In advance of the season, Andrew Unterberger of the 700 Level came up with an idea to make this struggle of a season slightly more entertaining.

Enter: The 1st annual Sixers Prediction League.

Predictions are made prior to every season, but the SPL actually includes accountability. The League has a scoring system that will track all of our predictions throughout the season, in order to determine which pundit's predictions were actually most accurate.

16 sports writers from across the Philadelphia sports landscape will be competing in the Sixers Prediction League this year.

A list of all the participants, as well as the questions and all of our predictions, can be seen here:

The Sixers aren't just bad, they're 'Breaking Bad'

I thought of this idea while writing about the Sixers upcoming season and watching Breaking Bad reruns on Netflix; logical correlation, no?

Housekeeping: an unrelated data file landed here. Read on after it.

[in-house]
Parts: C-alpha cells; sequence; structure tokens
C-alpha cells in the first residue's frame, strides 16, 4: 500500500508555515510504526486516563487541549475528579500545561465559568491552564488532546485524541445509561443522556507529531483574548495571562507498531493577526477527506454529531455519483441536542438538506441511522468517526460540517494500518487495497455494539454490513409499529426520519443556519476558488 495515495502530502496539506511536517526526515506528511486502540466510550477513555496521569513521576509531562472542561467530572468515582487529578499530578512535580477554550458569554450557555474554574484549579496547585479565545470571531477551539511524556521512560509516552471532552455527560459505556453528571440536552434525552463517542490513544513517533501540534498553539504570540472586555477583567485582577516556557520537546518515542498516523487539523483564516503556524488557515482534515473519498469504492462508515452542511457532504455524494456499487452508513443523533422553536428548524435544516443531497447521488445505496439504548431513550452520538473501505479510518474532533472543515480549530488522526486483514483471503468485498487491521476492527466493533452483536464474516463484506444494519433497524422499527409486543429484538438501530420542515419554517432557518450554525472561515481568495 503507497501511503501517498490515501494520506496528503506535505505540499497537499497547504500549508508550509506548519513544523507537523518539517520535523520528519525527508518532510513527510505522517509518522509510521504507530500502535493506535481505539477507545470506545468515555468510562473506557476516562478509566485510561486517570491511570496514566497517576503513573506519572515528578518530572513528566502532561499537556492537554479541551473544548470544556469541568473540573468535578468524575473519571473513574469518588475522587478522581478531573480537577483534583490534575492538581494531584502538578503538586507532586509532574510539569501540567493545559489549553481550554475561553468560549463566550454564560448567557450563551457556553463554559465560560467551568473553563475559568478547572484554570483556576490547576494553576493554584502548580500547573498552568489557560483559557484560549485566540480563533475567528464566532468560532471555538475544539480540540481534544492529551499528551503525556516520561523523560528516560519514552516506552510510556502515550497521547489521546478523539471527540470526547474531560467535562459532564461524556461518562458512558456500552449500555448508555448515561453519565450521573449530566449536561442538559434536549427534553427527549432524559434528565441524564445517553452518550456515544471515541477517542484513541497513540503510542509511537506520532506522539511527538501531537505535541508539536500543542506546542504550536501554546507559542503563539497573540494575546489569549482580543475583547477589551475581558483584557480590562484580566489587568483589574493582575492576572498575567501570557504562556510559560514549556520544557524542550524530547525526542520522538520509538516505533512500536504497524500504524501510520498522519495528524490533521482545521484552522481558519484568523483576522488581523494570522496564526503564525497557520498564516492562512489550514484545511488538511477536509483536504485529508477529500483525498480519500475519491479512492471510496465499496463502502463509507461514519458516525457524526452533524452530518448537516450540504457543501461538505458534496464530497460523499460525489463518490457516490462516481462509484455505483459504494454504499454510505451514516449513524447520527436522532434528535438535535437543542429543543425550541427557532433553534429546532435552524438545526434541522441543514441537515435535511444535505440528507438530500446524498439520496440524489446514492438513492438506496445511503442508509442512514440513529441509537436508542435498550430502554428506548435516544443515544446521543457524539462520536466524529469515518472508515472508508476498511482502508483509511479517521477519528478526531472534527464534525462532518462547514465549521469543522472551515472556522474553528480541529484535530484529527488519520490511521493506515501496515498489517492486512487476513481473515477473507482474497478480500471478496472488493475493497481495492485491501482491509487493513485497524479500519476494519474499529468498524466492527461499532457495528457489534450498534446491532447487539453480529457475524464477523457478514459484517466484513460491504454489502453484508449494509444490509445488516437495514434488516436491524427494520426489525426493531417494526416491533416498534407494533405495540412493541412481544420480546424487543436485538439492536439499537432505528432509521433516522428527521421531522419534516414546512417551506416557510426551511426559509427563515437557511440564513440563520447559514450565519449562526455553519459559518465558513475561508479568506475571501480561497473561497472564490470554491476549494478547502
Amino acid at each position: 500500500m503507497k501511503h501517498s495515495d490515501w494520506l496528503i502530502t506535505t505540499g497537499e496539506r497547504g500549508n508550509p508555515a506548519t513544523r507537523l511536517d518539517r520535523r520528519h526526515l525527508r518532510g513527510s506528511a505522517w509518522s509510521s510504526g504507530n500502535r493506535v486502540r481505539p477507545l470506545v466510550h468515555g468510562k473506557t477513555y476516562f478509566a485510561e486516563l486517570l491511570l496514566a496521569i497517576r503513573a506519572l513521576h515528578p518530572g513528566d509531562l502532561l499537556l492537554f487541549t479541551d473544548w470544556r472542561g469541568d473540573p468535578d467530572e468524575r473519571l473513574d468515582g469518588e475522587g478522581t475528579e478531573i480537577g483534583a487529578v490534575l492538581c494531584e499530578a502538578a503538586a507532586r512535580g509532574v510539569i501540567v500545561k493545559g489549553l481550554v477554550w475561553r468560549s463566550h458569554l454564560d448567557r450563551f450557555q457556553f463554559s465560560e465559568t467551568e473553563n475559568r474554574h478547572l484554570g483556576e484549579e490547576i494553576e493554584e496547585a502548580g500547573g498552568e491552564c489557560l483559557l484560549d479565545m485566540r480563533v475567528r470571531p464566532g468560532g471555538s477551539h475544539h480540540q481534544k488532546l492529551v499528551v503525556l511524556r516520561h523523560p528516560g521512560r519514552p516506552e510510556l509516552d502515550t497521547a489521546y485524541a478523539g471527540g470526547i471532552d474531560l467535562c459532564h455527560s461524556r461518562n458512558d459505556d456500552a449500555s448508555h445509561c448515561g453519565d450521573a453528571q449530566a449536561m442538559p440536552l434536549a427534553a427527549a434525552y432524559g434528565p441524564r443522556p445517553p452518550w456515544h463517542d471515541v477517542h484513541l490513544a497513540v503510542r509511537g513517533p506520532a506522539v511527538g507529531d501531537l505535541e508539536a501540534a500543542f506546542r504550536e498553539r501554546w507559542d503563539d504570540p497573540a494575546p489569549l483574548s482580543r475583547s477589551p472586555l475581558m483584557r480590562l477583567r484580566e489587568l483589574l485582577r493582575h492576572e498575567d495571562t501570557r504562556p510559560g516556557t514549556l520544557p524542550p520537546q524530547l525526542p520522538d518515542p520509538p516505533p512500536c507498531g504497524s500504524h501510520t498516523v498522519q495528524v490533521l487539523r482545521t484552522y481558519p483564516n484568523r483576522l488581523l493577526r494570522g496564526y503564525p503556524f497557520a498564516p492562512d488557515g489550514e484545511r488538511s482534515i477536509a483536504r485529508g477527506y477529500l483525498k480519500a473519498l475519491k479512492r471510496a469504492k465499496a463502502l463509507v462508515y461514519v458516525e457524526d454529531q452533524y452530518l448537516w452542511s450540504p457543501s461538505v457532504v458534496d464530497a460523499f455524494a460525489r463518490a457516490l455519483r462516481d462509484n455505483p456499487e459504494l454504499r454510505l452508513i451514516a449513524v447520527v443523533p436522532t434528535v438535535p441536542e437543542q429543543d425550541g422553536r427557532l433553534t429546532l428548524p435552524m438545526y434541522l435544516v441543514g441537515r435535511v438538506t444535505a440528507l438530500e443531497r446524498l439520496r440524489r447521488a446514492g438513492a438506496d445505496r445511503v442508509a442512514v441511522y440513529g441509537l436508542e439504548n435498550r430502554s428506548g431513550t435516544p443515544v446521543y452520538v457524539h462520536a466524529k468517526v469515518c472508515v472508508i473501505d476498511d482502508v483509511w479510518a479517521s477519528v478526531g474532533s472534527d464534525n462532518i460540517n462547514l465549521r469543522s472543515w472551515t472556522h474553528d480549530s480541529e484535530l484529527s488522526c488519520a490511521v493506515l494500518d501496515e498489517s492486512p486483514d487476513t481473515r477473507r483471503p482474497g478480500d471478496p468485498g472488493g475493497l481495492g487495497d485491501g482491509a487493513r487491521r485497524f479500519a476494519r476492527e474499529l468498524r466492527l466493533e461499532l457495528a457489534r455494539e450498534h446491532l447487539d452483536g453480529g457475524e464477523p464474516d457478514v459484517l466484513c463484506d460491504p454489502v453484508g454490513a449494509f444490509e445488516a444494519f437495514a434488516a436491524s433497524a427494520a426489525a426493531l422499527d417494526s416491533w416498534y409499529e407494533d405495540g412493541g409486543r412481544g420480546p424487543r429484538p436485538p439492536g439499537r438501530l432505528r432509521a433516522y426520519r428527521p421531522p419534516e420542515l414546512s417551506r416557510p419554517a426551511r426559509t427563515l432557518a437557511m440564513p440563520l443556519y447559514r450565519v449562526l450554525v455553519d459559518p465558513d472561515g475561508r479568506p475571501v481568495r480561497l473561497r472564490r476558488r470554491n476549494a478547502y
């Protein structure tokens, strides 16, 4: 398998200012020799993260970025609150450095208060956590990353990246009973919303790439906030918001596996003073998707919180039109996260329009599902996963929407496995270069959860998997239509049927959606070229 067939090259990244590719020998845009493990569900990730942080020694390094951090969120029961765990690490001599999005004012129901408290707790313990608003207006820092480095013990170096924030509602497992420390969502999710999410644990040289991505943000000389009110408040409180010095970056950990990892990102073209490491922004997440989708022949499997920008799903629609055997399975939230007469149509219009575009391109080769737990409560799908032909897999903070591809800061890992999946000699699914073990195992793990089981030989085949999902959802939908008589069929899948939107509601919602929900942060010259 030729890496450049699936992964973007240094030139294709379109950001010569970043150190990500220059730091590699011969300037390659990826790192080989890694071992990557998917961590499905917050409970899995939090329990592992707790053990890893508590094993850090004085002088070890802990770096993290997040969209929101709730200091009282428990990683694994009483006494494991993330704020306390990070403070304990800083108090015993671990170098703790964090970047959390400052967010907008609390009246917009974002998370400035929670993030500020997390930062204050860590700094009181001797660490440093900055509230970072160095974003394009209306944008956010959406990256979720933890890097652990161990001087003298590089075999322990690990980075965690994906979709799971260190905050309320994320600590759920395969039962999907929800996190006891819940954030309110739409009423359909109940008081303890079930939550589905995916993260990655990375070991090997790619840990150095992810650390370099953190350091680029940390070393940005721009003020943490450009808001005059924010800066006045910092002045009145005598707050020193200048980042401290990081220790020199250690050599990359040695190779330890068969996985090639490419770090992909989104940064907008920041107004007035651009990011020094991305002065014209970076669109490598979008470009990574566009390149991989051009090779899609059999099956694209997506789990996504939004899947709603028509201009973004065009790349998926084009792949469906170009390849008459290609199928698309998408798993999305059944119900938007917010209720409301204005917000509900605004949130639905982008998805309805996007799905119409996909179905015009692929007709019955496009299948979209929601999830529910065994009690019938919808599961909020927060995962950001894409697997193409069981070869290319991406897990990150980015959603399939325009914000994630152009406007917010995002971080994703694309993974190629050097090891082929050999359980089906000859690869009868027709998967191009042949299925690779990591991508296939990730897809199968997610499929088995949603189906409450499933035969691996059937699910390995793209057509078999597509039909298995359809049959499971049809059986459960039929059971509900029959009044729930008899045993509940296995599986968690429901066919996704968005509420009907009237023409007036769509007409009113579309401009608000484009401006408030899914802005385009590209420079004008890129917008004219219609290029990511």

Check out the original article, from, here
Albuquerque, New Mexico was the home of the television greatness that was Breaking Bad. Philadelphia, Pennsylvania is home to the 76ers, who are just bad. 

Breaking Bad came to its dramatic conclusion a few weeks back, just as the Sixers were getting ready to kick off their struggle of a season. Watching Vince Gilligan’s small-screen masterpiece was extremely enjoyable, while watching the Sixers this season will likely be quite the opposite. Still, some similarities exist between the two. 

If you are unfamiliar with Breaking Bad, then this post may not make much sense, but if you’ve ever heard Jesse Pinkman exclaim, “yeah,  bitch!” then it may make some sense.
Without further ado:

Sam Hinkie is Walter White: